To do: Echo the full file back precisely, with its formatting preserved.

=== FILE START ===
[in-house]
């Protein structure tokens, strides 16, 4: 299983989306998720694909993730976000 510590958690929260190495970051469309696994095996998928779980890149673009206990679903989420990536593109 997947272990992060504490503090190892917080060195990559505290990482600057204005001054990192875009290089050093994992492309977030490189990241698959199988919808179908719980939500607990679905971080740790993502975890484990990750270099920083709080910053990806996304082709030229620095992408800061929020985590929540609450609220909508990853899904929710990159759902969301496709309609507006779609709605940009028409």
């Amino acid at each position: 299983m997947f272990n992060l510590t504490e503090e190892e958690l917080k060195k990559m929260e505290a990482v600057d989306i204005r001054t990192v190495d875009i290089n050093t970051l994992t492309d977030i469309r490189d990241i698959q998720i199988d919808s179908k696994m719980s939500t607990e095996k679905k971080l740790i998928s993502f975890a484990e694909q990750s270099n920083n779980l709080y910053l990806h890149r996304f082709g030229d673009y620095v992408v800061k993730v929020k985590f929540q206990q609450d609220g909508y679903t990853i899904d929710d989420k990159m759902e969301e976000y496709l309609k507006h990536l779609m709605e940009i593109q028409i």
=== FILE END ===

[in-house]
């Protein structure tokens, strides 16, 4: 299983989306998720694909993730976000 510590958690929260190495970051469309696994095996998928779980890149673009206990679903989420990536593109 997947272990992060504490503090190892917080060195990559505290990482600057204005001054990192875009290089050093994992492309977030490189990241698959199988919808179908719980939500607990679905971080740790993502975890484990990750270099920083709080910053990806996304082709030229620095992408800061929020985590929540609450609220909508990853899904929710990159759902969301496709309609507006779609709605940009028409």
């Amino acid at each position: 299983m997947f272990n992060l510590t504490e503090e190892e958690l917080k060195k990559m929260e505290a990482v600057d989306i204005r001054t990192v190495d875009i290089n050093t970051l994992t492309d977030i469309r490189d990241i698959q998720i199988d919808s179908k696994m719980s939500t607990e095996k679905k971080l740790i998928s993502f975890a484990e694909q990750s270099n920083n779980l709080y910053l990806h890149r996304f082709g030229d673009y620095v992408v800061k993730v929020k985590f929540q206990q609450d609220g909508y679903t990853i899904d929710d989420k990159m759902e969301e976000y496709l309609k507006h990536l779609m709605e940009i593109q028409i």